David asked if he’d every thought of playing Widow Simone. David said that after Ondine, Miyako had said she would do Fille again if Jonny would play the Widow but he thought his kids would never forgive him if he did! At Sadler’s Wells where he’d done the role of the husband with a red nose in Winter Dreams, they were shocked and horrified – it was the most embarrassing moment of their lives! David suggested that as he’d followed Anthony in Winter Dreams perhaps he might follow him in a range of other character roles. Jonny said that if Winter Dreams came back he would do it as it was a really enjoyable experience. There is still a performer in him but to make him want to do it again the work has to have all the right elements for fulfilment – music, choreography and emotion – all of which elements were there in Month for example. For himself, if a piece of music moves him, Jonny gets frustrated and feels a calling to get back on stage. Sometimes sections or phrases give him the urge but not that often. The big classics are very hard and he doesn’t miss the physical effort required but emotional moments musically get to him.
He retired at 43 about four years ago after over 20 years of dancing with a little gap early on. Looking back at a distance he wants to do it all again and differently because he’s gained an incredible amount of knowledge in the last three years as to what is important within a performance and he feels he could do it a lot better but he’d need to get back into his 17 year old body! It is a highly stressful environment and you can’t help yourself from taking it very seriously. It’s physically and emotionally draining and youth doesn’t always allow you the ability to control it so it would be good to have another go. But he wouldn’t change anything about the career itself which has been immensely satisfying and fulfilling.
David asked if there were any choreographers he would particularly like to work with, Jonny asked who was going to choose him at the age of 47 over the fresh faced young blood! Mats Ek’s brother at 58 still dances, and is flexible and powerful, but Jonny has had no offers!
What happens next? Jonny said he has no future plans and doesn’t even want to think about it. He’s very content with his lot at present. He draws a lot from his role of working with glorious dancers and outstanding music so it’s a dream job. The only problem is staying on into the evening for shows when family life can suffer. It would be difficult for him to go out and mount the Royal’s works elsewhere. You need a knowledge of Benesh notation which requires an intensive amount of study and he’s not prepared to make the sacrifices involved in doing that. He can set ballets and does little bits here and there but wouldn’t be able to put on a three-acter.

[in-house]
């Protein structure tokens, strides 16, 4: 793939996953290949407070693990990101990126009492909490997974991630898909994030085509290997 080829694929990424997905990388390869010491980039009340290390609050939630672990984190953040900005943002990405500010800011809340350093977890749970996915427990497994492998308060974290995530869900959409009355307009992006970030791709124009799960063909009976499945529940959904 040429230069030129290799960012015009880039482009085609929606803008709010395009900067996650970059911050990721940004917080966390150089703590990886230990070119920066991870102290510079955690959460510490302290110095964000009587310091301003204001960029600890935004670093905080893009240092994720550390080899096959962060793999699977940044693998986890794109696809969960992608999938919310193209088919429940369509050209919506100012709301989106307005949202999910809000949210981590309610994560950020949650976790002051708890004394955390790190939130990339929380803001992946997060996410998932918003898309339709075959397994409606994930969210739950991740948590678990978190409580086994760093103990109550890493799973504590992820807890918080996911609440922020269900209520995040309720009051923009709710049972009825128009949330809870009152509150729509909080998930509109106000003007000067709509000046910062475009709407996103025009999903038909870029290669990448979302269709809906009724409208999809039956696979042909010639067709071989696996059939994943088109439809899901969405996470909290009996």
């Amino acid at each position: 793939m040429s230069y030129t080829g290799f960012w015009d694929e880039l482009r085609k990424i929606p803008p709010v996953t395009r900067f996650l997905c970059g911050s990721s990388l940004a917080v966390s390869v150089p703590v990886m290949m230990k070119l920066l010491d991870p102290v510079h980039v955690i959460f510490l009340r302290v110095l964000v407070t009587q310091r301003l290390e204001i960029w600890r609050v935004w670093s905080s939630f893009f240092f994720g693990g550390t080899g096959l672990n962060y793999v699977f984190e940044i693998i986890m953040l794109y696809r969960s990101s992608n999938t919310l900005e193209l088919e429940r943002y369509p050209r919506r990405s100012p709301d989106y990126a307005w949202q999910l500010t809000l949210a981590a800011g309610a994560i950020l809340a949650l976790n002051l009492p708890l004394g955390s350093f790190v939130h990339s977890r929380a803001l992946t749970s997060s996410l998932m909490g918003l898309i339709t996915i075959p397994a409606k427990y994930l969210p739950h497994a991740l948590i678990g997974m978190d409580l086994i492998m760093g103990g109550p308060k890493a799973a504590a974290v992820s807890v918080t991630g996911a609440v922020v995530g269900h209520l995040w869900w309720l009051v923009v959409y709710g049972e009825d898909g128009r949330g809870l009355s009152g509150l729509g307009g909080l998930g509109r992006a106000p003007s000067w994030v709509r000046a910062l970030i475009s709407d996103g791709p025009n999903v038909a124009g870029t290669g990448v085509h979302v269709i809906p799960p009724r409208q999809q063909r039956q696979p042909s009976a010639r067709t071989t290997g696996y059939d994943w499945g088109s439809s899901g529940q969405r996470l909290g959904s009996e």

About his work on Apollo, Jonny said probably no one will come from the Balanchine Trust as he and Carlos have done it before and they are trusted to do the right thing and get it to a standard of which the Trust would approve. It’s rather like gardening. If you’ve once pruned a bush it looks lovely but let it go for a while and it needs doing again, but then you’re just working to get it back into shape.
Talking about the time he and his wife, Maria Almeida, stopped dancing he said they were bombarded by the critics at the time, were very young, took it personally and had had enough. Also if you’ve been channelled in a ballet environment from the age of six you don’t know anything else and it was important to have that break. Maria was always a rebel, running away from White Lodge aged 14, and had every gift God could give a ballerina but she lacked the key ingredient of desire and, although this was a great shame for everybody, she never felt the need to come back. There’s no doubt she would have had far greater success than he as she was the finest of dancers. Asked if she has sneaking regrets Johnny said no, none whatsoever. She may sometimes feel that she wasted time with the ballet but those years were glorious. Neither of their children is into ballet – they both attempted it and although hard work, they think it’s too mundane. But their first teacher was rather tough. Their daughter just doesn’t look like a dancer, but it might have been possible or even good for their son who academically doesn’t always shine! Was Johnny an ideal student? No, he got into lots of trouble at While Lodge where he was in a good year which included Debbie Bull and David Yow amongst others. Maria had been in Chris Saunders’ year.